Jaunty, entertaining and smart. Levitt and Dubner do a good service by making economics accessible, even compelling.

SUPERFREAKONOMICS

GLOBAL COOLING, PATRIOTIC PROSTITUTES, AND WHY SUICIDE BOMBERS SHOULD BUY LIFE INSURANCE

A sequel to the megaselling Freakonomics (2005).

It’s not exactly economics for dummies—or, as Levitt (Economics/Univ. of Chicago) and business journalist Dubner (Confessions of a Hero-Worshiper, 2003, etc.) write, “Chicken Soup for the Freakonomics Soul”—but this follow-up is certainly more of the same, a relentlessly enthusiastic cheer for the application of the dismal science to everyday life. That is, everyday life as the world knows it, as when Levitt and Dubner explore some of the curious economic questions on the underside of terror bombings. Econometrics can be a soulless and sometimes divisive business, so the authors may incite some controversy with their report that in the UK, “a person with neither a first nor last Muslim name stood only a 1 in 500,000 chance of being a terrorist,” whereas for a person with both first and last Muslim names the odds went to 1:2,000. (They add, however, that the odds scale way back if the person has a savings account and a life-insurance policy.) Less controversial, perhaps, is their look at the economics of prostitution, with some surprising findings—not least that the average street hooker in Chicago earns only $27 an hour and works only 13 hours a week, drawing about $350 a week. They’re priced out of the market, the ever-provocative authors assert, by women willing to have sex for free. The authors also write that it’s safer to travel by car than by most other means of transport, thanks in part to no less a personage than Robert S. McNamara, and by far less safe to walk drunk than to drive drunk. The authors’ view of the climate crisis through an economic lens is similarly spirited, but certainly worth adding to the debate.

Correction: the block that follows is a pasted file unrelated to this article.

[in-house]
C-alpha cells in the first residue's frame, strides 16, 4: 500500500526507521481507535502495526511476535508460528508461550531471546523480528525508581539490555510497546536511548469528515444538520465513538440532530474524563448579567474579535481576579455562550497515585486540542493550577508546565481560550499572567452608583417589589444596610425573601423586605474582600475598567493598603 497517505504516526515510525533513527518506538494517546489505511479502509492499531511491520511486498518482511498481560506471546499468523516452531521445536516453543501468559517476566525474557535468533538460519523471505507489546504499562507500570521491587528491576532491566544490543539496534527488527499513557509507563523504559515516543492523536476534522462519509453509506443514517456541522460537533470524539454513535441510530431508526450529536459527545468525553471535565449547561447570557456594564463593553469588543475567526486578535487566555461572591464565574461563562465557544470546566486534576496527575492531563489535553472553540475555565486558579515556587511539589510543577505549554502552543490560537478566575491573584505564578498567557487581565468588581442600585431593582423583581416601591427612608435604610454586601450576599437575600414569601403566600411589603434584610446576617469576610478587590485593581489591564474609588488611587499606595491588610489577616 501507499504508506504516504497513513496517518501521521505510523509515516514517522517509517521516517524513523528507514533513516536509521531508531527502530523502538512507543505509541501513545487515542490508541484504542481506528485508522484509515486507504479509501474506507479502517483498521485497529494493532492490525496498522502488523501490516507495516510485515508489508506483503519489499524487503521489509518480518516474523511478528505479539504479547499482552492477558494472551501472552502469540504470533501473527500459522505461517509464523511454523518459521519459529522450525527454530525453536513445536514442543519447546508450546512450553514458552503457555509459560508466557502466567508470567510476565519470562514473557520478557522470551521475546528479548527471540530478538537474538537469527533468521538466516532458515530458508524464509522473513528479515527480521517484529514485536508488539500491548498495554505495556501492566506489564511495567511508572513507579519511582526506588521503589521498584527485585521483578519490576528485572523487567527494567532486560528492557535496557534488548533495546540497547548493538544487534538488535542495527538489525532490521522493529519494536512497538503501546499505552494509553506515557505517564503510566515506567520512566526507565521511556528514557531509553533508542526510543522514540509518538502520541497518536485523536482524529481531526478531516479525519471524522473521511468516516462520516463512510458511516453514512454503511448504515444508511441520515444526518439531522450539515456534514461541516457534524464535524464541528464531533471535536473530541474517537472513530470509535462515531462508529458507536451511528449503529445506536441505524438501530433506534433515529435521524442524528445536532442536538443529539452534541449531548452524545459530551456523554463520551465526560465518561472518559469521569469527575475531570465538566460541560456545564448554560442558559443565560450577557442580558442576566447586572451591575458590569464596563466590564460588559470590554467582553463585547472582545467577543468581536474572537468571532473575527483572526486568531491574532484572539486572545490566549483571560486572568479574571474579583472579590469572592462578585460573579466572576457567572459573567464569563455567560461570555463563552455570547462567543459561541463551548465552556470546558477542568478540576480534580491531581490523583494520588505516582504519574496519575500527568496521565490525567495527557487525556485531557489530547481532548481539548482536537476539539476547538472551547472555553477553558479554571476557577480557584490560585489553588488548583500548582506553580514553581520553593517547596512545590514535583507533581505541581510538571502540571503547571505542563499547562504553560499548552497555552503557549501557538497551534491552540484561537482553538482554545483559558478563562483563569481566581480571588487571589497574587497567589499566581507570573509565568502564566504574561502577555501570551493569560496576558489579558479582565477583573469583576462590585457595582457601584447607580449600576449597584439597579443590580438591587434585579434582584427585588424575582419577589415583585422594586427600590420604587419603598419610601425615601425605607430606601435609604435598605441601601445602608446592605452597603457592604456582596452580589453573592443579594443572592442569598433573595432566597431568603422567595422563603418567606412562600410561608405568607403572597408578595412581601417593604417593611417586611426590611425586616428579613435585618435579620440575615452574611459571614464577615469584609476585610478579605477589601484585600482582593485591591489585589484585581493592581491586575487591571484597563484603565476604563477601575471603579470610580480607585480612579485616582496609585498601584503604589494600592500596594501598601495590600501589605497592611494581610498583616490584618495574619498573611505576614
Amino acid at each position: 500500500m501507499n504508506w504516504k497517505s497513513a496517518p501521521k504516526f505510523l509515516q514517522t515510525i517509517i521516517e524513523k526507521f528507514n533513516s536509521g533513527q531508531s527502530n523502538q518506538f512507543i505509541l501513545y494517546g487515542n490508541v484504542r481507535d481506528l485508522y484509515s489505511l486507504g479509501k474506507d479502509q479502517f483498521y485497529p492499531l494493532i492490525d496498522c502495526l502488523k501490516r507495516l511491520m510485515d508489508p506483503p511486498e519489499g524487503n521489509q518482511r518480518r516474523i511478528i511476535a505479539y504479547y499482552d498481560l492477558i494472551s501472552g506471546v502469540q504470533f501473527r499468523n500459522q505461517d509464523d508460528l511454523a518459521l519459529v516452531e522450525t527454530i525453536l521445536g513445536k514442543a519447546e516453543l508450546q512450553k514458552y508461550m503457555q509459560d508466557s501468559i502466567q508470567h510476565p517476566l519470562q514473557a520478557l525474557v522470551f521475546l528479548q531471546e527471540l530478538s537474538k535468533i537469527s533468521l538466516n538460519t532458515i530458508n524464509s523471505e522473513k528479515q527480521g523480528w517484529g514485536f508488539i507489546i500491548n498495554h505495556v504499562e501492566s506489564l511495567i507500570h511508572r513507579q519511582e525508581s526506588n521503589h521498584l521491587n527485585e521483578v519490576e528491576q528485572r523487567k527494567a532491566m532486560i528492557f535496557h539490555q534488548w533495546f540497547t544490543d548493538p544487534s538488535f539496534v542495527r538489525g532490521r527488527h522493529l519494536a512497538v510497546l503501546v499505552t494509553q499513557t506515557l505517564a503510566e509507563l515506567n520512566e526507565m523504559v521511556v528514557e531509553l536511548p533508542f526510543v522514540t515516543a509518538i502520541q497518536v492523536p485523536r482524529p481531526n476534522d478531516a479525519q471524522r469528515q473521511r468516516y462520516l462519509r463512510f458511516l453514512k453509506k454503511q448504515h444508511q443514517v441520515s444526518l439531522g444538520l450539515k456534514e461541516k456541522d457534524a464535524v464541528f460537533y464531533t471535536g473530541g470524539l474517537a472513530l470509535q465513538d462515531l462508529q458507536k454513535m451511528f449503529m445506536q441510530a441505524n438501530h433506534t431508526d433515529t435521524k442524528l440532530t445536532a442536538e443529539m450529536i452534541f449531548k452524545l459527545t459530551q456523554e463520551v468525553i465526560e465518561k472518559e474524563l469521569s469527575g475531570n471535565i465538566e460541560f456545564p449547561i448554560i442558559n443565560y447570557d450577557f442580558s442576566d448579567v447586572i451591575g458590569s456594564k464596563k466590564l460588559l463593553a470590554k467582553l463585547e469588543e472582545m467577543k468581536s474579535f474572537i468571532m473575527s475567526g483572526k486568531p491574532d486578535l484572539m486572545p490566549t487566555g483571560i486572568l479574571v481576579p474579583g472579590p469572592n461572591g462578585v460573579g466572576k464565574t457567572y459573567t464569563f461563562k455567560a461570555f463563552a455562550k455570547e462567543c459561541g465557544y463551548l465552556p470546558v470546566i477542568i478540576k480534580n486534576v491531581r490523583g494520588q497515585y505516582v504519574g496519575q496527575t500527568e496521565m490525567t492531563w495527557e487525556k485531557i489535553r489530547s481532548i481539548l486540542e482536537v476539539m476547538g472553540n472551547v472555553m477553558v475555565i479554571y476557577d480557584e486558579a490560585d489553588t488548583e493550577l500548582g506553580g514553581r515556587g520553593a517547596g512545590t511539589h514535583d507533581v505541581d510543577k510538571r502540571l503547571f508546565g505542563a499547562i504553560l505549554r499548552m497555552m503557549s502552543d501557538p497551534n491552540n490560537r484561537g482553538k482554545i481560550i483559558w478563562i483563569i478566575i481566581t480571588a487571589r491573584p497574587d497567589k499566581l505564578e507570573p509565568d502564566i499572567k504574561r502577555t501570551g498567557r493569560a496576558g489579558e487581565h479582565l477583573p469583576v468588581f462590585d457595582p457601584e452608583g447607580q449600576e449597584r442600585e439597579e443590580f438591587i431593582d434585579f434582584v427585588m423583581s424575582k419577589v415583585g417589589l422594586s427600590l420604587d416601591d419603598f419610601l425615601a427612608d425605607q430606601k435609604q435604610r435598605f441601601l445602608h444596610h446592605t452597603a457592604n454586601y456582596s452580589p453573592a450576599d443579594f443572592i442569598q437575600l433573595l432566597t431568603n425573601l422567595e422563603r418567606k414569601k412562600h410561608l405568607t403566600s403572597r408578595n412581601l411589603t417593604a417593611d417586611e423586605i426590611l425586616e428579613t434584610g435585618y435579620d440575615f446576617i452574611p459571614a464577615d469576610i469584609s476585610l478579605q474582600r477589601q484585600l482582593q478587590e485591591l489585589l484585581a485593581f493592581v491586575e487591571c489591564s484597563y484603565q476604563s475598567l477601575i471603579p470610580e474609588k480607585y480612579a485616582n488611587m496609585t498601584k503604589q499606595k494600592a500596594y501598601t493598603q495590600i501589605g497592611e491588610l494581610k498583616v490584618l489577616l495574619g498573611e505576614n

Jaunty, entertaining and smart. Levitt and Dubner do a good service by making economics accessible, even compelling.

Pub Date: Oct. 20, 2009

ISBN: 978-0-06-088957-9

Page Count: 288

Publisher: Morrow/HarperCollins

Review Posted Online: May 20, 2010

Kirkus Reviews Issue: Oct. 1, 2009

Did you like this book?

No Comments Yet

This moving, potent testament might have been titled “Black Lives Matter.” Or: “An American Tragedy.”

Reader Votes

  • Readers Vote
  • 11

Our Verdict

  • Our Verdict
  • GET IT

  • Kirkus Reviews'